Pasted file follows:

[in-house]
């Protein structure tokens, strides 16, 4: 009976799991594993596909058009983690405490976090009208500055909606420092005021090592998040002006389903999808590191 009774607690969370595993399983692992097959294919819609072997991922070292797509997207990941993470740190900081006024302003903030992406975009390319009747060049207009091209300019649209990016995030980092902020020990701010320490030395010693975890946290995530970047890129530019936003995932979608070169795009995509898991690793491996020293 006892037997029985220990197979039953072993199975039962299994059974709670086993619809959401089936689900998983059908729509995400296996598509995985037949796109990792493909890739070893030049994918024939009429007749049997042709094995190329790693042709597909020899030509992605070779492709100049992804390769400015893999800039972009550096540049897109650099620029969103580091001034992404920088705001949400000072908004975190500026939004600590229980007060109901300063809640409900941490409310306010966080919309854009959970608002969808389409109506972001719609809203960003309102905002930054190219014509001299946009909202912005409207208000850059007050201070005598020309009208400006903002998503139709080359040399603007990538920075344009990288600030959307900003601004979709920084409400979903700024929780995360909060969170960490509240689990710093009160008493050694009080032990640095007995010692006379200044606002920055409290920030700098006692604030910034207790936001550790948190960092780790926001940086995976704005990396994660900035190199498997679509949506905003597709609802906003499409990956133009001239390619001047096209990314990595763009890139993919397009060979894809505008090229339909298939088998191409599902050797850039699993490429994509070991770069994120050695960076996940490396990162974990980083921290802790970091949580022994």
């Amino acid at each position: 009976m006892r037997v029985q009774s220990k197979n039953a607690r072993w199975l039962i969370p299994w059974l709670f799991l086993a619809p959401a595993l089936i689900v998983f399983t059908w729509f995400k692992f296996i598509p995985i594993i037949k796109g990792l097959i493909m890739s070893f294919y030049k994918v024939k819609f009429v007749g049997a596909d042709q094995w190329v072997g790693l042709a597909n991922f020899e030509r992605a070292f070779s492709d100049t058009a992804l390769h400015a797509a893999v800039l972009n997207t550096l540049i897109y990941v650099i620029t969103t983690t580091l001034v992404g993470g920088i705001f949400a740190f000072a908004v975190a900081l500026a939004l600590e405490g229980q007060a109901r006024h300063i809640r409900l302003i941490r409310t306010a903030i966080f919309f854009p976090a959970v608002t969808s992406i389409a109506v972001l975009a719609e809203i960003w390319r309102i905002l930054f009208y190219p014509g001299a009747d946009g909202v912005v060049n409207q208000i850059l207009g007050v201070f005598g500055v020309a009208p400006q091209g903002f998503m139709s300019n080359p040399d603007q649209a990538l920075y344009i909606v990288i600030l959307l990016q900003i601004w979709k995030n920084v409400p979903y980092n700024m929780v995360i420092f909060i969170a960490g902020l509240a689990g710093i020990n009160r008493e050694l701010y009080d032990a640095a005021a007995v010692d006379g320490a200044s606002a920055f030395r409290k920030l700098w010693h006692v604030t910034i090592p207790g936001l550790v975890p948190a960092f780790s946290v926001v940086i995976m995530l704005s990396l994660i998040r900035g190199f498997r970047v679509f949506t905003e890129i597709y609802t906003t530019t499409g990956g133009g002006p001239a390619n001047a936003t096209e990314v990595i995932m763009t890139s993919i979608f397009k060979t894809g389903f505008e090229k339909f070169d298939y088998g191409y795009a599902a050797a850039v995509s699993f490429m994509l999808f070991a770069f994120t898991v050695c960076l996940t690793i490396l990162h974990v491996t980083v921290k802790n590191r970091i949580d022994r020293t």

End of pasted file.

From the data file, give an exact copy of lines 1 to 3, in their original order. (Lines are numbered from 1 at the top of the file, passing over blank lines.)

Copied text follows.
[in-house]
């Protein structure tokens, strides 16, 4: 009976799991594993596909058009983690405490976090009208500055909606420092005021090592998040002006389903999808590191 009774607690969370595993399983692992097959294919819609072997991922070292797509997207990941993470740190900081006024302003903030992406975009390319009747060049207009091209300019649209990016995030980092902020020990701010320490030395010693975890946290995530970047890129530019936003995932979608070169795009995509898991690793491996020293 006892037997029985220990197979039953072993199975039962299994059974709670086993619809959401089936689900998983059908729509995400296996598509995985037949796109990792493909890739070893030049994918024939009429007749049997042709094995190329790693042709597909020899030509992605070779492709100049992804390769400015893999800039972009550096540049897109650099620029969103580091001034992404920088705001949400000072908004975190500026939004600590229980007060109901300063809640409900941490409310306010966080919309854009959970608002969808389409109506972001719609809203960003309102905002930054190219014509001299946009909202912005409207208000850059007050201070005598020309009208400006903002998503139709080359040399603007990538920075344009990288600030959307900003601004979709920084409400979903700024929780995360909060969170960490509240689990710093009160008493050694009080032990640095007995010692006379200044606002920055409290920030700098006692604030910034207790936001550790948190960092780790926001940086995976704005990396994660900035190199498997679509949506905003597709609802906003499409990956133009001239390619001047096209990314990595763009890139993919397009060979894809505008090229339909298939088998191409599902050797850039699993490429994509070991770069994120050695960076996940490396990162974990980083921290802790970091949580022994």
């Amino acid at each position: 009976m006892r037997v029985q009774s220990k197979n039953a607690r072993w199975l039962i969370p299994w059974l709670f799991l086993a619809p959401a595993l089936i689900v998983f399983t059908w729509f995400k692992f296996i598509p995985i594993i037949k796109g990792l097959i493909m890739s070893f294919y030049k994918v024939k819609f009429v007749g049997a596909d042709q094995w190329v072997g790693l042709a597909n991922f020899e030509r992605a070292f070779s492709d100049t058009a992804l390769h400015a797509a893999v800039l972009n997207t550096l540049i897109y990941v650099i620029t969103t983690t580091l001034v992404g993470g920088i705001f949400a740190f000072a908004v975190a900081l500026a939004l600590e405490g229980q007060a109901r006024h300063i809640r409900l302003i941490r409310t306010a903030i966080f919309f854009p976090a959970v608002t969808s992406i389409a109506v972001l975009a719609e809203i960003w390319r309102i905002l930054f009208y190219p014509g001299a009747d946009g909202v912005v060049n409207q208000i850059l207009g007050v201070f005598g500055v020309a009208p400006q091209g903002f998503m139709s300019n080359p040399d603007q649209a990538l920075y344009i909606v990288i600030l959307l990016q900003i601004w979709k995030n920084v409400p979903y980092n700024m929780v995360i420092f909060i969170a960490g902020l509240a689990g710093i020990n009160r008493e050694l701010y009080d032990a640095a005021a007995v010692d006379g320490a200044s606002a920055f030395r409290k920030l700098w010693h006692v604030t910034i090592p207790g936001l550790v975890p948190a960092f780790s946290v926001v940086i995976m995530l704005s990396l994660i998040r900035g190199f498997r970047v679509f949506t905003e890129i597709y609802t906003t530019t499409g990956g133009g002006p001239a390619n001047a936003t096209e990314v990595i995932m763009t890139s993919i979608f397009k060979t894809g389903f505008e090229k339909f070169d298939y088998g191409y795009a599902a050797a850039v995509s699993f490429m994509l999808f070991a770069f994120t898991v050695c960076l996940t690793i490396l990162h974990v491996t980083v921290k802790n590191r970091i949580d022994r020293t």